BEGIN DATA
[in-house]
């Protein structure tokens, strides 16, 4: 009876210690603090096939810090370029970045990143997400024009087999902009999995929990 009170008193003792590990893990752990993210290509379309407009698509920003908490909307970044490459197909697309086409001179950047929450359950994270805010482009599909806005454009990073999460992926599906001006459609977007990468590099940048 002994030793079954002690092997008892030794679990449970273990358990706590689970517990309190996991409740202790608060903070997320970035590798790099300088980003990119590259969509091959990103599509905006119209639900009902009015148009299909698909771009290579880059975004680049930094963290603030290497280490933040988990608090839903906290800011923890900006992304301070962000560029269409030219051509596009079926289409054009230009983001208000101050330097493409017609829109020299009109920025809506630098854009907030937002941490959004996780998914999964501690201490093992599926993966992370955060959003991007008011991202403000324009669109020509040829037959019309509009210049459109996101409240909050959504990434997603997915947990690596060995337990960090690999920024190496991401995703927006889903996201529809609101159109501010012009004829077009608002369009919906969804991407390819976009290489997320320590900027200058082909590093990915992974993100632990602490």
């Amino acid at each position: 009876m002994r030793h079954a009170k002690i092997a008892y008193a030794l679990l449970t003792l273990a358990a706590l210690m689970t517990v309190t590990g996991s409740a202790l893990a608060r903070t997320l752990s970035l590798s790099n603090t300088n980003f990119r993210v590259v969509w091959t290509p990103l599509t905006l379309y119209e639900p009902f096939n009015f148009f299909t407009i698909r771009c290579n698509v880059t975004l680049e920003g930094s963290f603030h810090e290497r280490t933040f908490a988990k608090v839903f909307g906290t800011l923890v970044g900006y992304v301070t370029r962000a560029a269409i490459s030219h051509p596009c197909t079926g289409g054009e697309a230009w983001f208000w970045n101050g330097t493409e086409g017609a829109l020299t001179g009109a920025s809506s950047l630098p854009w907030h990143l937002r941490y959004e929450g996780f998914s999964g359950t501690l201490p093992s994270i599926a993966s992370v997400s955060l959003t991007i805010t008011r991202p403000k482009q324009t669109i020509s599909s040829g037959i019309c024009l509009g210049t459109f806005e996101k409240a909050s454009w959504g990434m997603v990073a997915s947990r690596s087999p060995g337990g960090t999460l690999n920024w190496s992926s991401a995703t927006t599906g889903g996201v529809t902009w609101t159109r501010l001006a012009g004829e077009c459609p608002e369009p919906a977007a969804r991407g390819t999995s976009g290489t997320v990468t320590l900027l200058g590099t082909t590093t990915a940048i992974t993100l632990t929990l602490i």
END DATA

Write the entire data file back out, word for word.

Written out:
[in-house]
């Protein structure tokens, strides 16, 4: 009876210690603090096939810090370029970045990143997400024009087999902009999995929990 009170008193003792590990893990752990993210290509379309407009698509920003908490909307970044490459197909697309086409001179950047929450359950994270805010482009599909806005454009990073999460992926599906001006459609977007990468590099940048 002994030793079954002690092997008892030794679990449970273990358990706590689970517990309190996991409740202790608060903070997320970035590798790099300088980003990119590259969509091959990103599509905006119209639900009902009015148009299909698909771009290579880059975004680049930094963290603030290497280490933040988990608090839903906290800011923890900006992304301070962000560029269409030219051509596009079926289409054009230009983001208000101050330097493409017609829109020299009109920025809506630098854009907030937002941490959004996780998914999964501690201490093992599926993966992370955060959003991007008011991202403000324009669109020509040829037959019309509009210049459109996101409240909050959504990434997603997915947990690596060995337990960090690999920024190496991401995703927006889903996201529809609101159109501010012009004829077009608002369009919906969804991407390819976009290489997320320590900027200058082909590093990915992974993100632990602490």
């Amino acid at each position: 009876m002994r030793h079954a009170k002690i092997a008892y008193a030794l679990l449970t003792l273990a358990a706590l210690m689970t517990v309190t590990g996991s409740a202790l893990a608060r903070t997320l752990s970035l590798s790099n603090t300088n980003f990119r993210v590259v969509w091959t290509p990103l599509t905006l379309y119209e639900p009902f096939n009015f148009f299909t407009i698909r771009c290579n698509v880059t975004l680049e920003g930094s963290f603030h810090e290497r280490t933040f908490a988990k608090v839903f909307g906290t800011l923890v970044g900006y992304v301070t370029r962000a560029a269409i490459s030219h051509p596009c197909t079926g289409g054009e697309a230009w983001f208000w970045n101050g330097t493409e086409g017609a829109l020299t001179g009109a920025s809506s950047l630098p854009w907030h990143l937002r941490y959004e929450g996780f998914s999964g359950t501690l201490p093992s994270i599926a993966s992370v997400s955060l959003t991007i805010t008011r991202p403000k482009q324009t669109i020509s599909s040829g037959i019309c024009l509009g210049t459109f806005e996101k409240a909050s454009w959504g990434m997603v990073a997915s947990r690596s087999p060995g337990g960090t999460l690999n920024w190496s992926s991401a995703t927006t599906g889903g996201v529809t902009w609101t159109r501010l001006a012009g004829e077009c459609p608002e369009p919906a977007a969804r991407g390819t999995s976009g290489t997320v990468t320590l900027l200058g590099t082909t590093t990915a940048i992974t993100l632990t929990l602490i």